I’ve been very frustrated lately by videos on learn.microsoft.com and azure.microsoft.com playing for a few seconds, and then blanking out. The sound keeps playing, the counter keeps advancing, but the video is blank.
I finally figured out that the videos blank out when the Video Speed Controller (VSC) Chrome extension’s controls show up. This only seems to happen with Microsoft videos (learn.microsoft.com, azure.microsoft.com, etc). And I love VSC! It helps me speed through videos while still absorbing the content.
There are at least 2 workarounds:
- Edit the VSC options and add “microsoft.com” to the list of sites where the extension should be disabled. But then I can’t speed up the videos.
- Edit the VSC options and check “Hide controller by default”. This loads VSC but doesn’t show the controls. You can show the controls briefly to change the playback speed by hitting “v”, or just control the speed with “s” and “d”. The video will blank out briefly while you’re adjusting the speed, but will show again when the speed display goes away.
Power Automate’s SFTP connector is very useful for transferring files securely. But it can be finicky to set up SSH private key authentication, especially since every error with the connection is just reported as “Bad gateway”.
In this post: https://blog.neilsabol.site/post/microsoft-ms-flow-sftp-connector-tips-tricks-errors/, Neil Sabol shares a lot of information about the SFTP connector, including the private key formats that it accepts. The part that was still missing for me was how to convert the private key that I’d generated on my Mac to one that would work with Power Automate.
I created the keypair on my Mac with:
ssh-keygen -b 4096 -t rsa
This created a private key that started with:
-----BEGIN OPENSSH PRIVATE KEY-----
This key worked fine with FileZilla, but Power Automate’s SFTP connection didn’t like it. Maybe I could have created a new keypair with a different type after “-t”, but I had a working keypair that I wanted to use.
I was able to convert it to a private key acceptable to Power Automate with:
ssh-keygen -p -f key-file-name -m pem
This results in a private key file that starts with:
-----BEGIN RSA PRIVATE KEY-----
Copy that whole file and paste it into the “SSH private key” field in the Power Automate connection, and it works!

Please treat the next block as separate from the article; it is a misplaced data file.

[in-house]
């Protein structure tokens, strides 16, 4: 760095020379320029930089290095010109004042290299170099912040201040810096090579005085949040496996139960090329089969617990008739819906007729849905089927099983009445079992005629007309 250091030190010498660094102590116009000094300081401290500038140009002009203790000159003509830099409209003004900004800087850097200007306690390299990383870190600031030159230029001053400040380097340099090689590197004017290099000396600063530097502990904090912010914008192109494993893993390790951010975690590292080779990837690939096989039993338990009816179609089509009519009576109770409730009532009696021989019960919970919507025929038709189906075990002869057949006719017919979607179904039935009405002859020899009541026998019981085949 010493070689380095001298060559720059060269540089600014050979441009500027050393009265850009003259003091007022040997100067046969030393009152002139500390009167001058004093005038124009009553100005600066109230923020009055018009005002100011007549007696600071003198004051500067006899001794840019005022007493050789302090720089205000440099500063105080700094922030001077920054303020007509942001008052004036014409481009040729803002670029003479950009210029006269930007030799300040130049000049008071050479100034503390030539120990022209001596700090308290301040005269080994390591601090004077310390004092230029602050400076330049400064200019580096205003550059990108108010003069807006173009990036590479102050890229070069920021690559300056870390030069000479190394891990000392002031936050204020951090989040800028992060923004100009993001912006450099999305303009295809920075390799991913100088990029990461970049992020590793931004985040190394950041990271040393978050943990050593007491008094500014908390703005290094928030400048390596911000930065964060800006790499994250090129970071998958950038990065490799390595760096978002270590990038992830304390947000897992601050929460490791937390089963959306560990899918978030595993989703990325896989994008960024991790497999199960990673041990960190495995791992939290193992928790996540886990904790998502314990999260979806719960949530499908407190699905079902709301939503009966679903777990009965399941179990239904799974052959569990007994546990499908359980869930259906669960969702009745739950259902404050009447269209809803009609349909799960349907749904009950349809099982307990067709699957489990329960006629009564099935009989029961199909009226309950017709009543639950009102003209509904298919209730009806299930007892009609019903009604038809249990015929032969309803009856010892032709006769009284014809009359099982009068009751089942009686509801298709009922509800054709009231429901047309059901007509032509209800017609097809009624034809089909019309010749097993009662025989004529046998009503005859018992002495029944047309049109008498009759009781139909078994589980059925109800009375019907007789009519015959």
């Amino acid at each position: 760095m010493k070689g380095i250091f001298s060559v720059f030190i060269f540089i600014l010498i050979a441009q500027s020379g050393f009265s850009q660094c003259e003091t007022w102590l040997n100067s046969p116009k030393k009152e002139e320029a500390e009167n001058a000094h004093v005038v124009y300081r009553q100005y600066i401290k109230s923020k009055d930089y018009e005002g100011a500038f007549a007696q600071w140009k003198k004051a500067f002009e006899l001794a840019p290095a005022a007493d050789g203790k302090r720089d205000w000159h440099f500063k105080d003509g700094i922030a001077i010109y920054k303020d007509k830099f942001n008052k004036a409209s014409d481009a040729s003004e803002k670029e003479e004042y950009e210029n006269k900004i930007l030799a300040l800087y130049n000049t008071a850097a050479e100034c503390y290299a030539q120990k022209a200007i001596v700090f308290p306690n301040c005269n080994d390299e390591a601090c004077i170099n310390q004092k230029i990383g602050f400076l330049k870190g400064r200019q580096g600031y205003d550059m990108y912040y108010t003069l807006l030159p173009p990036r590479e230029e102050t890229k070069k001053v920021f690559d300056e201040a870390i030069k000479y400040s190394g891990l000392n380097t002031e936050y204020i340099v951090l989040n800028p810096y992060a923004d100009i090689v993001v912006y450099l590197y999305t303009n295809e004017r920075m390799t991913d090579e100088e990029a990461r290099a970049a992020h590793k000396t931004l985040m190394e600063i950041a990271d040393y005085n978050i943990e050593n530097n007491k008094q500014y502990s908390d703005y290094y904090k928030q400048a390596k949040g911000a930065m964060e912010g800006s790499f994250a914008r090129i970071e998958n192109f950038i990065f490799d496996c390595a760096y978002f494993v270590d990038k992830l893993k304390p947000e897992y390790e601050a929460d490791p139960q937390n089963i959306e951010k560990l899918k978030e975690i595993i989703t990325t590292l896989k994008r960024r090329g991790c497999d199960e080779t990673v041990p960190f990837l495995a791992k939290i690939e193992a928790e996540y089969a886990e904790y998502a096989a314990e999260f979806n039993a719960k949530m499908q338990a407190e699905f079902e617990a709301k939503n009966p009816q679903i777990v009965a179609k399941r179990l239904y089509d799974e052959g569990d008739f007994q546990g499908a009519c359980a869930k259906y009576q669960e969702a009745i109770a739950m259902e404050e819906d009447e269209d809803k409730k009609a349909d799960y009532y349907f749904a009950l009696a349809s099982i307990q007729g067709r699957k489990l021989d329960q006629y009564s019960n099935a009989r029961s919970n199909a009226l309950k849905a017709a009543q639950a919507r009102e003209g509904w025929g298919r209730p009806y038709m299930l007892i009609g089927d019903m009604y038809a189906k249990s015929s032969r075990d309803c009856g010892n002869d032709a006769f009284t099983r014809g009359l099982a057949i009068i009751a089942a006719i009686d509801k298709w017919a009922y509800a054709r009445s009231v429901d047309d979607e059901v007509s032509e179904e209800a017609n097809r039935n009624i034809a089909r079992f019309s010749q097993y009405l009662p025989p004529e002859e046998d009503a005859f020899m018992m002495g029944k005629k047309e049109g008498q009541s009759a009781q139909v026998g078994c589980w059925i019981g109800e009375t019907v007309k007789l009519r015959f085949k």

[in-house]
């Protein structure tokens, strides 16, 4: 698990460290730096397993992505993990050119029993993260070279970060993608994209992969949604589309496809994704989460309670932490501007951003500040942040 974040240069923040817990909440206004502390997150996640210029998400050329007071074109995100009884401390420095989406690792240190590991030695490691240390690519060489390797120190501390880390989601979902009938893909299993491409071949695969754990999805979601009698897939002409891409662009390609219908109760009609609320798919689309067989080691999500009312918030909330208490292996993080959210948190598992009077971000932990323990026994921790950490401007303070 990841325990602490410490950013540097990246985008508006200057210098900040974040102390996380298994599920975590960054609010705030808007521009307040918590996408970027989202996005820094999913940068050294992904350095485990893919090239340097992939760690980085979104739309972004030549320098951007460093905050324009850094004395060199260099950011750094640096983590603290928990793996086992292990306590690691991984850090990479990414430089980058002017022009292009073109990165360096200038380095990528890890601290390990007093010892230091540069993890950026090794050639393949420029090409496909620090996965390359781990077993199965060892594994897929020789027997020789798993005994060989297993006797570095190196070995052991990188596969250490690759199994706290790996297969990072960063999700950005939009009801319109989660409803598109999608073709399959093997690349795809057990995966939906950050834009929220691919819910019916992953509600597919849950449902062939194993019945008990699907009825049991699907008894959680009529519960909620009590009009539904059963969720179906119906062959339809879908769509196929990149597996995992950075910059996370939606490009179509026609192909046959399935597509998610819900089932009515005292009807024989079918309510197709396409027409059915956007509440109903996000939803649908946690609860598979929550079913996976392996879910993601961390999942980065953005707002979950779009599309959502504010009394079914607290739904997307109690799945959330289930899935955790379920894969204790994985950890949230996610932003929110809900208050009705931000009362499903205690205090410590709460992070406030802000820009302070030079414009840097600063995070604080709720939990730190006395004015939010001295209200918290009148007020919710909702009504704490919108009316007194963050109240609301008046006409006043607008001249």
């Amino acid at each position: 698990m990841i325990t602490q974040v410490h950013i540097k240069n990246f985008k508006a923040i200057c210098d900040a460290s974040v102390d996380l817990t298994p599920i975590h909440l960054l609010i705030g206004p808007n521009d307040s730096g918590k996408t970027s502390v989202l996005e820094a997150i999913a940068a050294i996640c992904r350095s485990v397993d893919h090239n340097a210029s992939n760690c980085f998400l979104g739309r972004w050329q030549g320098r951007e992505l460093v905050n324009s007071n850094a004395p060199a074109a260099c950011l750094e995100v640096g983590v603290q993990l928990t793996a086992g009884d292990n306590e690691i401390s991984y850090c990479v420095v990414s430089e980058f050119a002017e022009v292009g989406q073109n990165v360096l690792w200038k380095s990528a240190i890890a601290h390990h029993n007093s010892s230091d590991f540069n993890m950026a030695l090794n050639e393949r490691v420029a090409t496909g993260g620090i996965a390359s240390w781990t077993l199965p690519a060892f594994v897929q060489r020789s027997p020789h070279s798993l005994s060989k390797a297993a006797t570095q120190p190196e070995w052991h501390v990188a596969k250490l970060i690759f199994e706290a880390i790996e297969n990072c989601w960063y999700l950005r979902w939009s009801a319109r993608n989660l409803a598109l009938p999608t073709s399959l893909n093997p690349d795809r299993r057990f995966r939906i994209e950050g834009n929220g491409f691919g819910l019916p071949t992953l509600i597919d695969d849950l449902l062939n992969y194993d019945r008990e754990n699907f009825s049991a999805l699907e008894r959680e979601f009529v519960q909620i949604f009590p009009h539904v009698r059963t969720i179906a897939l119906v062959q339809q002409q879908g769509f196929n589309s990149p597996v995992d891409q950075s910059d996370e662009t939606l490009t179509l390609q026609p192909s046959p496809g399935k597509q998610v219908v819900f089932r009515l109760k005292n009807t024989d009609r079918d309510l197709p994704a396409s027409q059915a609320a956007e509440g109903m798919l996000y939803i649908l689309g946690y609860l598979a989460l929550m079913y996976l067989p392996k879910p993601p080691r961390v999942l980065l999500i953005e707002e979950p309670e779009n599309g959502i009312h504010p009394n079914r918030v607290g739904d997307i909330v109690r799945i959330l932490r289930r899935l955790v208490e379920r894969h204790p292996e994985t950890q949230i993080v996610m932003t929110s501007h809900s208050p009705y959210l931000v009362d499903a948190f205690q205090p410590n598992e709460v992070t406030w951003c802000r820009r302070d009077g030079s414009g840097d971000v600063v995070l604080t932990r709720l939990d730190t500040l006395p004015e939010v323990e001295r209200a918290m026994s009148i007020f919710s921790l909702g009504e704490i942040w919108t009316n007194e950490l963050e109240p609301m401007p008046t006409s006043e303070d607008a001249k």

For a client project, I needed to call the DocuSign REST API from Google Apps Script. The idea is to attach a script to a Google Spreadsheet that gets a list of completed DocuSign envelope IDs, populates the sheet with information about each envelope, and downloads the combined pdf of the envelope’s documents to Drive.
DocuSign announced a Google Apps Script library, but I wasn’t able to obtain access. However, I discovered that it’s not difficult to call the API from Apps Script without additional libraries.
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I’m using AWS for the domain and web site of my high school alumni association. Hosting a static site on S3 is practically free, so we just end up paying for Route 53.
All that was missing was the ability to set up a few incoming email addresses to forward to external addresses. It turns out that Simple Email Service (SES) doesn’t offer simple email forwarding. There’s an AWS blog here that provided the beginning of what I needed: you set up SES to accept email, write messages to S3, and trigger a Lambda function to send a new email with the original email attached.
The primary limitations of this solution are:
- It assumes you want to forward all of your incoming email to a single destination address (or that you’re willing to set up a Lambda function per destination). I’d like the flexibility to set up several forwarders in a single Lambda.
- It assumes you want the original email to be attached as an .eml file. Since you can’t open an .eml file in web clients like gmail, that didn’t work for me.
I made the improvements I needed and published the Lambda code here: https://github.com/karlkranich/lambda-ses-email-forwarder. If you want to implement it, you’ll need to follow most of the instructions in the AWS blog to set up SES, S3, and Lambda. Then just skip the MailRecipient environment variable and instead create a MailAddressMap environment variable that contains a string formatted like this: